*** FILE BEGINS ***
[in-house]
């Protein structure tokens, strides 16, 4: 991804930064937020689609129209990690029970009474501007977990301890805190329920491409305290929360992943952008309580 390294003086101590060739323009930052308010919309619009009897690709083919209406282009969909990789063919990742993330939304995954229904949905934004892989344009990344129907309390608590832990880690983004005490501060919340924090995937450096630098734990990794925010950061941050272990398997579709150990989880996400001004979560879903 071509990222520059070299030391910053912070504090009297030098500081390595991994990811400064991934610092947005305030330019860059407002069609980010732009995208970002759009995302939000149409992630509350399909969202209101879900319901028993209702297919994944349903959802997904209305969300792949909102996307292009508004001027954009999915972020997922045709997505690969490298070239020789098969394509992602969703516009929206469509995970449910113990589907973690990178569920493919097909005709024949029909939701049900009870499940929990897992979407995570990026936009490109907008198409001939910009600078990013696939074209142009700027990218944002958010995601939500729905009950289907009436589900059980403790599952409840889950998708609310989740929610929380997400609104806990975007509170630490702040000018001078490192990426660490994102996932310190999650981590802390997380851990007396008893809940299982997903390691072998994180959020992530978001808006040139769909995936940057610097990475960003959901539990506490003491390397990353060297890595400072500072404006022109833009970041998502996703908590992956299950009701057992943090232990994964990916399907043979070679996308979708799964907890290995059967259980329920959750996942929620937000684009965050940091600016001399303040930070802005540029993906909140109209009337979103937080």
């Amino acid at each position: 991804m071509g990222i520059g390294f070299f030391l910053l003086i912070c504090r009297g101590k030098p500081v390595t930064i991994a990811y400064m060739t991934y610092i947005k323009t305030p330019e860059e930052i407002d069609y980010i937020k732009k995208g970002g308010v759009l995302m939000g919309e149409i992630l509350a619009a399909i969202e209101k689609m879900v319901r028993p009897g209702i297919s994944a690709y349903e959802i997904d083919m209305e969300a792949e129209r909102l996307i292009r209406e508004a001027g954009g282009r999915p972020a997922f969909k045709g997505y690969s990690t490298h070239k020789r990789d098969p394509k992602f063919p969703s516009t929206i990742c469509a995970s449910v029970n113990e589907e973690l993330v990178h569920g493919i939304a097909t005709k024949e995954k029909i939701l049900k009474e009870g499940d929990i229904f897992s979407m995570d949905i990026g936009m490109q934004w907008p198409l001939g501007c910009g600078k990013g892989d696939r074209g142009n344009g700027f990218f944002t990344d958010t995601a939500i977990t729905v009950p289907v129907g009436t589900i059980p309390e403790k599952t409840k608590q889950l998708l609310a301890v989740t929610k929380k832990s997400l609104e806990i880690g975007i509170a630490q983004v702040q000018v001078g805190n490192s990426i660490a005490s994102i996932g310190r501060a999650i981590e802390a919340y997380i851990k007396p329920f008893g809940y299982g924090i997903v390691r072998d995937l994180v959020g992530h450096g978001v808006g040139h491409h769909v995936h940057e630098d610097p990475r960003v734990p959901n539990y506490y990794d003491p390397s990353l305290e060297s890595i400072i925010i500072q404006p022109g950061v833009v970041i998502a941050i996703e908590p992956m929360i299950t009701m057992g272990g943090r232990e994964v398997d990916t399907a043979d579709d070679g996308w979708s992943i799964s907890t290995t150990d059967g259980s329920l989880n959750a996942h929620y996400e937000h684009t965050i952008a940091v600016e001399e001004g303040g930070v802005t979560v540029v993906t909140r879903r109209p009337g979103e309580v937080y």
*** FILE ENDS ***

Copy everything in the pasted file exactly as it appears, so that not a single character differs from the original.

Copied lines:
[in-house]
């Protein structure tokens, strides 16, 4: 991804930064937020689609129209990690029970009474501007977990301890805190329920491409305290929360992943952008309580 390294003086101590060739323009930052308010919309619009009897690709083919209406282009969909990789063919990742993330939304995954229904949905934004892989344009990344129907309390608590832990880690983004005490501060919340924090995937450096630098734990990794925010950061941050272990398997579709150990989880996400001004979560879903 071509990222520059070299030391910053912070504090009297030098500081390595991994990811400064991934610092947005305030330019860059407002069609980010732009995208970002759009995302939000149409992630509350399909969202209101879900319901028993209702297919994944349903959802997904209305969300792949909102996307292009508004001027954009999915972020997922045709997505690969490298070239020789098969394509992602969703516009929206469509995970449910113990589907973690990178569920493919097909005709024949029909939701049900009870499940929990897992979407995570990026936009490109907008198409001939910009600078990013696939074209142009700027990218944002958010995601939500729905009950289907009436589900059980403790599952409840889950998708609310989740929610929380997400609104806990975007509170630490702040000018001078490192990426660490994102996932310190999650981590802390997380851990007396008893809940299982997903390691072998994180959020992530978001808006040139769909995936940057610097990475960003959901539990506490003491390397990353060297890595400072500072404006022109833009970041998502996703908590992956299950009701057992943090232990994964990916399907043979070679996308979708799964907890290995059967259980329920959750996942929620937000684009965050940091600016001399303040930070802005540029993906909140109209009337979103937080």
């Amino acid at each position: 991804m071509g990222i520059g390294f070299f030391l910053l003086i912070c504090r009297g101590k030098p500081v390595t930064i991994a990811y400064m060739t991934y610092i947005k323009t305030p330019e860059e930052i407002d069609y980010i937020k732009k995208g970002g308010v759009l995302m939000g919309e149409i992630l509350a619009a399909i969202e209101k689609m879900v319901r028993p009897g209702i297919s994944a690709y349903e959802i997904d083919m209305e969300a792949e129209r909102l996307i292009r209406e508004a001027g954009g282009r999915p972020a997922f969909k045709g997505y690969s990690t490298h070239k020789r990789d098969p394509k992602f063919p969703s516009t929206i990742c469509a995970s449910v029970n113990e589907e973690l993330v990178h569920g493919i939304a097909t005709k024949e995954k029909i939701l049900k009474e009870g499940d929990i229904f897992s979407m995570d949905i990026g936009m490109q934004w907008p198409l001939g501007c910009g600078k990013g892989d696939r074209g142009n344009g700027f990218f944002t990344d958010t995601a939500i977990t729905v009950p289907v129907g009436t589900i059980p309390e403790k599952t409840k608590q889950l998708l609310a301890v989740t929610k929380k832990s997400l609104e806990i880690g975007i509170a630490q983004v702040q000018v001078g805190n490192s990426i660490a005490s994102i996932g310190r501060a999650i981590e802390a919340y997380i851990k007396p329920f008893g809940y299982g924090i997903v390691r072998d995937l994180v959020g992530h450096g978001v808006g040139h491409h769909v995936h940057e630098d610097p990475r960003v734990p959901n539990y506490y990794d003491p390397s990353l305290e060297s890595i400072i925010i500072q404006p022109g950061v833009v970041i998502a941050i996703e908590p992956m929360i299950t009701m057992g272990g943090r232990e994964v398997d990916t399907a043979d579709d070679g996308w979708s992943i799964s907890t290995t150990d059967g259980s329920l989880n959750a996942h929620y996400e937000h684009t965050i952008a940091v600016e001399e001004g303040g930070v802005t979560v540029v993906t909140r879903r109209p009337g979103e309580v937080y």